I now have smooth legs, hairy armpits, a couple of tattoos and piercings in eh… intimate areas. My body is not small or large but has a little bit of fat all over, ok- maybe a bit more on my belly, and my legs wobble when I walk and I’m totally ok with that. Since I stopped wearing a bra my boobs are considerably bouncier as well! My friend and I even had a fantastic time decorating my new room with our naked bodies and lots of face paints.

One of the things which makes me happiest now is how comfortable I finally am and how liberating it feels! I love being naked!!

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“When you’re a girl, every body is similar. When you’re a woman, every body is completely unique.”

Quite recently, I realised something very important. This realisation changed not only how I felt about my body, but also how I thought about my personality and my future. It gave me both contentment and drive, and has made for an altogether happier me. That realisation is this: at the age of twenty four, I am a woman and not a girl. Yeah, so maybe that does sound a bit daft, but let me explain.

When I was a girl, I was an acrobat and a diver. I was required to train daily at home, and every day at either the pool or in the gym, or both. I was very flexible and strong, and thin too. But even then I would pull out bits of skin on my stomach thinking it was fat. I would cover my thighs in shorts when the others would be comfortable in leotards, and I would wrap a towel around myself the moment I got out of the pool.

Because of all the training, I saw the girls at school begin to change shape long before I did. Where they had breasts and hips, I had the straight-up-and-down body I had always had, and I was fine with that. When my breasts eventually did develop, I was embarrassed by them and was glad that they were small. The body that I wore until I was around eighteen was slim, almost entirely curveless, and small-chested – a girl’s body.

Of course, once all the training stopped, that quickly changed. It was like my body breathed a great big sigh of relief and just got comfy. My weight began to fluctuate, my boobs grew, I began to develop a more feminine figure, and I lost muscle tone. I wasn’t happy and I damn sure wasn’t going to accept it, so I locked the fact of the matter away into a box and set myself into a weird form of denial. Somewhere in my subconscious I decided my body was just bizarre and nothing would look good on it anyway. I dressed masculine and had a masculine haircut, unwilling to match my outward appearance to this body I had been lumped with.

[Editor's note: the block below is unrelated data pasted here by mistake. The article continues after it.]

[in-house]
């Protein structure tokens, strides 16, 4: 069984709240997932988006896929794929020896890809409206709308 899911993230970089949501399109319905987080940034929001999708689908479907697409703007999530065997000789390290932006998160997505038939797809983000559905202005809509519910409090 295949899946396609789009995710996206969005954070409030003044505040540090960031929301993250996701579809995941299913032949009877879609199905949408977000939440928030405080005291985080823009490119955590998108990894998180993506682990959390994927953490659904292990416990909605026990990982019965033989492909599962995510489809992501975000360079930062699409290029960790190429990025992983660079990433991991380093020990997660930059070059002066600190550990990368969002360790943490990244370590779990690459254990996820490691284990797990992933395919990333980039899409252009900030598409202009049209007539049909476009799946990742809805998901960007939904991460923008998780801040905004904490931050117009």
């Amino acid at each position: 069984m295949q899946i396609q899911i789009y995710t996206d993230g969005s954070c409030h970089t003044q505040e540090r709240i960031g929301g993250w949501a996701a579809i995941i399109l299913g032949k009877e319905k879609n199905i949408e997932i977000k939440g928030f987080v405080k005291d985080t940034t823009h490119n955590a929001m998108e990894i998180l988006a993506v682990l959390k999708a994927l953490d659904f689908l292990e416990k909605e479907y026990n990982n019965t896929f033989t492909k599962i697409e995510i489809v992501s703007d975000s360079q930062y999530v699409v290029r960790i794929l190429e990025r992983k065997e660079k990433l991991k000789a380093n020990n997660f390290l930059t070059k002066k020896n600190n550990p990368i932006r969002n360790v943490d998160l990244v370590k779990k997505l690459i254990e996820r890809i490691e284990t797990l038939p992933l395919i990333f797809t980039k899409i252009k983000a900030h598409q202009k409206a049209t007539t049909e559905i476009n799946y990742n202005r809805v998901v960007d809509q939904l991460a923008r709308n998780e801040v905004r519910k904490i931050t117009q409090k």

My first big wake-up call came when being measured for a bra when I was twenty two. My B-cups, it turned out, were actually a very squashed pair of Ds. It felt like the end of the world! No more hiding these bloody things, I thought. But that day of shopping with my mum really opened my eyes to the nonsense in my head; all that had changed was my perceived bra size, and only in my mind. The bra lady had hit me with what I was shutting my eyes to. My boobs were not going to change, I realised, but my mindset sure could.

The first time someone calls you a ‘lady’, as in “Mind you don’t bump into that lady”, is pretty weird. And for me the first time I called myself a woman was pretty weird too. But the word fits me now. I am an adult woman, and it’s high time I got used to it.

I like my body. It works the way I want it to. There are some achy bits and little nicks and scars, and always a bruise or five, but they are all there because of something that I did with it. I can do some cool little party tricks with it, and I absolutely adore its tastebuds. I could live without the spots, but I can also live with them, and I’d hate it if I didn’t have cracky knuckles and toes. I would like to lose a little weight and tone up, but I won’t suffer for it – I’m working on it in a way that I really enjoy. There’s nothing better than drying off naturally and nakedly in bed when you get out of the shower, and when I look in the mirror, I’m happy with what I see.

As for comparing myself to others, we all do it, and again it is something I’ve come to accept as fact. In a way, it is comforting to know that while I might wish I had her long legs, she might wish she had my eyes. We’ve all got best bits, and we’re all our own worst critics.
I love to be naked with my boyfriend. I enjoy the closeness and intimacy of it, it makes me feel sexy and free. But I have no desire to spend any length of time naked in a group. I admit I would probably feel quite uncomfortable in such a situation, but I don’t foresee group nudity in my future, so that discomfort is unlikely to hold me back. As yet, none of my platonic relationships have been sullied by a lack of nudity, and though I bet it is an amazing feeling to overcome that fear, it simply isn’t something I’ve ever really felt an urge to do. Maybe one day I will, or maybe it takes guts that I just haven’t got. Either way, I’m cool with it.

When you’re a girl, every body is similar. When you’re a woman, every body is completely unique. Embracing that has made the world of difference to me. I will never be so confident with what I’m rocking that I go shouting it from the rooftops, but that isn’t what I need. All I need is to feel good in myself, and I do.

by an anonymous woman, aged 24